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Chinese hackers who pursued Uighurs also targeted Tibetans -researchers

SAN FRANCISCO, Sept 24 (Reuters) - Sophisticated Chinese hackers who used a previously unknown iPhone security flaw to target ethnic minority Uighurs also went after Tibetans in exile, according to a report published on Tuesday.

It was the first detected use of malicious software against exiled Tibetans, who are protesting Chinese rule of the mountainous region, that required only a single click on a mobile device to work, experts at Citizen Lab said.

The link to the recently disclosed Uighur campaign suggests that forces likely working with the Chinese government are upgrading their surveillance efforts against key minorities more broadly, the nonprofit group said.

Citizen Lab, based at the University of Toronto, said it had worked with the recently established Tibetan CERT to monitor the cyber attacks, which occurred between Nov. 2018 and May 2019.

In the attacks, people posing as human rights workers or journalists contacted senior figures in Tibetan groups over Facebook’s WhatsApp messaging service, according to screen shots posted in the Citizen Lab report.

Using well-crafted cover stories, they tried to get the targets to click on links to websites that would have installed spyware on Apple or Android devices.

The Tibetans known to have clicked on the links were protected by patches that had been issued for the security flaws and they had updated their phones.

The spyware aimed at iPhones had also been used to target Uighurs in a campaign discovered by Google security researchers and disclosed this month.

An Apple spokesman said the attack tools did not work against the Tibetans who had updated their iPhones.

“We always encourage customers to download the latest version of iOS for the best and most current security enhancements,” said spokesman Todd Wilder.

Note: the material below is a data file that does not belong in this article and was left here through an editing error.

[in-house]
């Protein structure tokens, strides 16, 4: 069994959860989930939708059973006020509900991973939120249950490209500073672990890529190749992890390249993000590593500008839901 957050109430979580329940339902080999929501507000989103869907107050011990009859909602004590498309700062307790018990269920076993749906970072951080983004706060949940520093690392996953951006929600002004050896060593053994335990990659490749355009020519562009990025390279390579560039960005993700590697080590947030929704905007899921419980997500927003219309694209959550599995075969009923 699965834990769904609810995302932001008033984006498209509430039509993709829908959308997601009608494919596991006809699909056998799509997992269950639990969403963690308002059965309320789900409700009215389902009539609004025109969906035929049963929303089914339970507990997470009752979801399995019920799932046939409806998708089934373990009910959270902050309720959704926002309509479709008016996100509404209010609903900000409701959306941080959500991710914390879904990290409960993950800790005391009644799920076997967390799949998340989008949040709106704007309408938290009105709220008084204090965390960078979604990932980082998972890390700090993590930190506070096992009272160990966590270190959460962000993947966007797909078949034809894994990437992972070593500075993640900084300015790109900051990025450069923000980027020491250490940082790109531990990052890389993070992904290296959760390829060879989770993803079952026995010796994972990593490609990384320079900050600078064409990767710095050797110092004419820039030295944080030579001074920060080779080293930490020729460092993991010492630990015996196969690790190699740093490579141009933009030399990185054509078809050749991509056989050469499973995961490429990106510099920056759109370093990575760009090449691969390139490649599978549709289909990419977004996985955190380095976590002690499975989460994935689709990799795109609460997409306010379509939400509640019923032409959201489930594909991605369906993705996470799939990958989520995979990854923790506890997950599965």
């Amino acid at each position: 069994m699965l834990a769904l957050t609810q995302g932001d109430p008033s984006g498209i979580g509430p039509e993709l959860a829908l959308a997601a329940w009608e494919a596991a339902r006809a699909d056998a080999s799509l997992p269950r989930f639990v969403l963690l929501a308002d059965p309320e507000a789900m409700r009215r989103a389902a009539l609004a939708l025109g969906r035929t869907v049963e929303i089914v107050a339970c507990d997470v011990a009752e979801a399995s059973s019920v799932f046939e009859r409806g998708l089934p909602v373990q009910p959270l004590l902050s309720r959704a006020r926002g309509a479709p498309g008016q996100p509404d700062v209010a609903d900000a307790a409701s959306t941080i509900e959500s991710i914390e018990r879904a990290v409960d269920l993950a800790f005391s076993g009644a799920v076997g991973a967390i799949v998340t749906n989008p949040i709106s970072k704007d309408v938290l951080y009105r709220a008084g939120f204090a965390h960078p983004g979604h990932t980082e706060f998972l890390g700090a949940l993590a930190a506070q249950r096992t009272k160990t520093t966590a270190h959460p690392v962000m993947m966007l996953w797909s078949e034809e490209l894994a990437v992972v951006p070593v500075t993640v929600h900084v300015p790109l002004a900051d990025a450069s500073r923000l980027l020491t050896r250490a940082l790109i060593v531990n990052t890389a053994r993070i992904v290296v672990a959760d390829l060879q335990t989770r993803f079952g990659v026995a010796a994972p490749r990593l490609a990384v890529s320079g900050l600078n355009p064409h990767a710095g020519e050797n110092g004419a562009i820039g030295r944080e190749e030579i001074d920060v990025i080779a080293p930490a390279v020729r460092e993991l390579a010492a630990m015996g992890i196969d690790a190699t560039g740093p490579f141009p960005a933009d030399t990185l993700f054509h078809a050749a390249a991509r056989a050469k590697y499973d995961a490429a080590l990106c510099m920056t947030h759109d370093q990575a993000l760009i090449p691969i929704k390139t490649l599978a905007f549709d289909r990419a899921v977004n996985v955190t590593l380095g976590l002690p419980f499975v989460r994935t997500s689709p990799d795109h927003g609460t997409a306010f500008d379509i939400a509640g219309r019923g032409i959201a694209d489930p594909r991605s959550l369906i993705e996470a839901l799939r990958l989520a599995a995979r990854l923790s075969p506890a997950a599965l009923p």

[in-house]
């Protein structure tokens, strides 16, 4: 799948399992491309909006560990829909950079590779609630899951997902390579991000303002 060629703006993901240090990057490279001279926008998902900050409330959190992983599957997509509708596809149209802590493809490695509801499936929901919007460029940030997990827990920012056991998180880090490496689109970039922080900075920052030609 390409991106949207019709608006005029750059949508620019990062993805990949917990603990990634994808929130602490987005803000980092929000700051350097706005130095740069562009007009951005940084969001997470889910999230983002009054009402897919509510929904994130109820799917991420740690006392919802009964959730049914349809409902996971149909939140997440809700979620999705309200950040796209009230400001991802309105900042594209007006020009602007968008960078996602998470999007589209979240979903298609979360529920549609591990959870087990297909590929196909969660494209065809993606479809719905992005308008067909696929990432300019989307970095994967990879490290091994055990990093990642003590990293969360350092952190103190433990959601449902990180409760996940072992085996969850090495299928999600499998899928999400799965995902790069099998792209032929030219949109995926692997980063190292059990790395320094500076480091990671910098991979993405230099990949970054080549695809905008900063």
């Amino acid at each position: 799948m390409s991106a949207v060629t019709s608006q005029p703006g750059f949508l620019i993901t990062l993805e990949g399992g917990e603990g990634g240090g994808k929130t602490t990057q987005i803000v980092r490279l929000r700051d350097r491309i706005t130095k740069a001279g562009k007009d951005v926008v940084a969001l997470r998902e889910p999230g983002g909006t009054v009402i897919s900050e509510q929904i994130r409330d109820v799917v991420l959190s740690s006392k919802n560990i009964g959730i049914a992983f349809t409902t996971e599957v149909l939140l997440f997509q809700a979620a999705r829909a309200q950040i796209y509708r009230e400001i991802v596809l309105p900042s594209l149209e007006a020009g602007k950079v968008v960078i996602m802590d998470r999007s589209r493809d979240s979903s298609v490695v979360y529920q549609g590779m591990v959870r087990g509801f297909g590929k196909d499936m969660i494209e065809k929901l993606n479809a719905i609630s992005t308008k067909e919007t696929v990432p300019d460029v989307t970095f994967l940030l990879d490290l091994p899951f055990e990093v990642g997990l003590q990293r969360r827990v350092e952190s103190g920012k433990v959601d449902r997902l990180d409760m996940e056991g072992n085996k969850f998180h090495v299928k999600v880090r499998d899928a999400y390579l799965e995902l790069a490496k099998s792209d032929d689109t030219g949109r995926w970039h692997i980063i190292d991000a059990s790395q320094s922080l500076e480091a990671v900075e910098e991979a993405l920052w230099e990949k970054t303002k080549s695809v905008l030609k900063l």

China is facing growing international criticism over its treatment of Uighurs in Xinjiang. Members of the group have been subject to mass detentions in what China calls “vocational training” centers and widespread state surveillance.

A website that was hosting the Android tools, meanwhile, had also served malware to Uighur Android phones in an operation exposed this month by security firm Volexity lurking on websites frequented by Uighurs.


The two spying efforts have now been conclusively linked to each other and to the Tibetan hacks, said lead Citizen Lab researcher Bill Marczak.

“This is likely one operator or a small number of operators working closely together,” Marczak said.

“There’s a very clear nexus with China. It doesn’t automatically mean it’s the government, it’s kind of hard to say from a technical point of view. Maybe it’s likely,” he added.

The Uighur hacks included a “watering hole” approach, tainting a common internet gathering spot for the targets, that prompted Citizen Lab researches to look for similar infections on sites frequented by the Tibetan community.

They found none, but a similar watering hole attack on the Tibetans might have escaped their notice.

“There are bound to be more targets that we don’t know about,” said Lobsang Gyatso, secretary of TibCERT. He said that the group would use the report to spread awareness of the tactics and promote better defense.

Google’s watering hole report alarmed human rights workers and security experts because it included an unusual instance of an iPhone flaw being used to target a broad population, instead of being reserved for high-priority individuals.

Once used widely, flaws that can fetch as much as $1 million on the digital arms market are likely to be discovered and rendered obsolete with new patches.

Though Tibetans have been targeted by Chinese hackers for many years, Marczak said the new attempts represented a troubling escalation of effort. (Reporting by Joseph Menn; editing by Darren Schuettler)